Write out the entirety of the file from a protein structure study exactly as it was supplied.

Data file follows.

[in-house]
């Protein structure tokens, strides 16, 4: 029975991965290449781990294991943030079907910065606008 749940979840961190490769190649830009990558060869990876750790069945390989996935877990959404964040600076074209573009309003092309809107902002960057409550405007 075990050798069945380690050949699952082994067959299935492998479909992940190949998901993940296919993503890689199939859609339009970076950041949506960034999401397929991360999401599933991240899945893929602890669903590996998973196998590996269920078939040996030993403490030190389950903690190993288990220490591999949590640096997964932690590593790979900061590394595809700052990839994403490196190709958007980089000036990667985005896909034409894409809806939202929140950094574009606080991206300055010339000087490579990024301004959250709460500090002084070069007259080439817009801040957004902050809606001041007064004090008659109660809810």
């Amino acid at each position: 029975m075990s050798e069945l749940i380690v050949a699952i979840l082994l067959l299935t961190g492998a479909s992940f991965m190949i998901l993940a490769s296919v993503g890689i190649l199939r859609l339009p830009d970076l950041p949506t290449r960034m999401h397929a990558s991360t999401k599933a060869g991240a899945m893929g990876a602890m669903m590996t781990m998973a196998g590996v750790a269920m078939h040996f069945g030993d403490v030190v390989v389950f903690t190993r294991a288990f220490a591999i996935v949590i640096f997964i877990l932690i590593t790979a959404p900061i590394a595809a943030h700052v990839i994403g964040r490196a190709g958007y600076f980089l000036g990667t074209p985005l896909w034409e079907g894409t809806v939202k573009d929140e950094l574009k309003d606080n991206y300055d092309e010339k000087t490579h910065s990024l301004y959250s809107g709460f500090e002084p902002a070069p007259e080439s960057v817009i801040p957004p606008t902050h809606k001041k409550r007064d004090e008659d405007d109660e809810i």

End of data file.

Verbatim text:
[in-house]
């Protein structure tokens, strides 16, 4: 029975991965290449781990294991943030079907910065606008 749940979840961190490769190649830009990558060869990876750790069945390989996935877990959404964040600076074209573009309003092309809107902002960057409550405007 075990050798069945380690050949699952082994067959299935492998479909992940190949998901993940296919993503890689199939859609339009970076950041949506960034999401397929991360999401599933991240899945893929602890669903590996998973196998590996269920078939040996030993403490030190389950903690190993288990220490591999949590640096997964932690590593790979900061590394595809700052990839994403490196190709958007980089000036990667985005896909034409894409809806939202929140950094574009606080991206300055010339000087490579990024301004959250709460500090002084070069007259080439817009801040957004902050809606001041007064004090008659109660809810």
């Amino acid at each position: 029975m075990s050798e069945l749940i380690v050949a699952i979840l082994l067959l299935t961190g492998a479909s992940f991965m190949i998901l993940a490769s296919v993503g890689i190649l199939r859609l339009p830009d970076l950041p949506t290449r960034m999401h397929a990558s991360t999401k599933a060869g991240a899945m893929g990876a602890m669903m590996t781990m998973a196998g590996v750790a269920m078939h040996f069945g030993d403490v030190v390989v389950f903690t190993r294991a288990f220490a591999i996935v949590i640096f997964i877990l932690i590593t790979a959404p900061i590394a595809a943030h700052v990839i994403g964040r490196a190709g958007y600076f980089l000036g990667t074209p985005l896909w034409e079907g894409t809806v939202k573009d929140e950094l574009k309003d606080n991206y300055d092309e010339k000087t490579h910065s990024l301004y959250s809107g709460f500090e002084p902002a070069p007259e080439s960057v817009i801040p957004p606008t902050h809606k001041k409550r007064d004090e008659d405007d109660e809810i």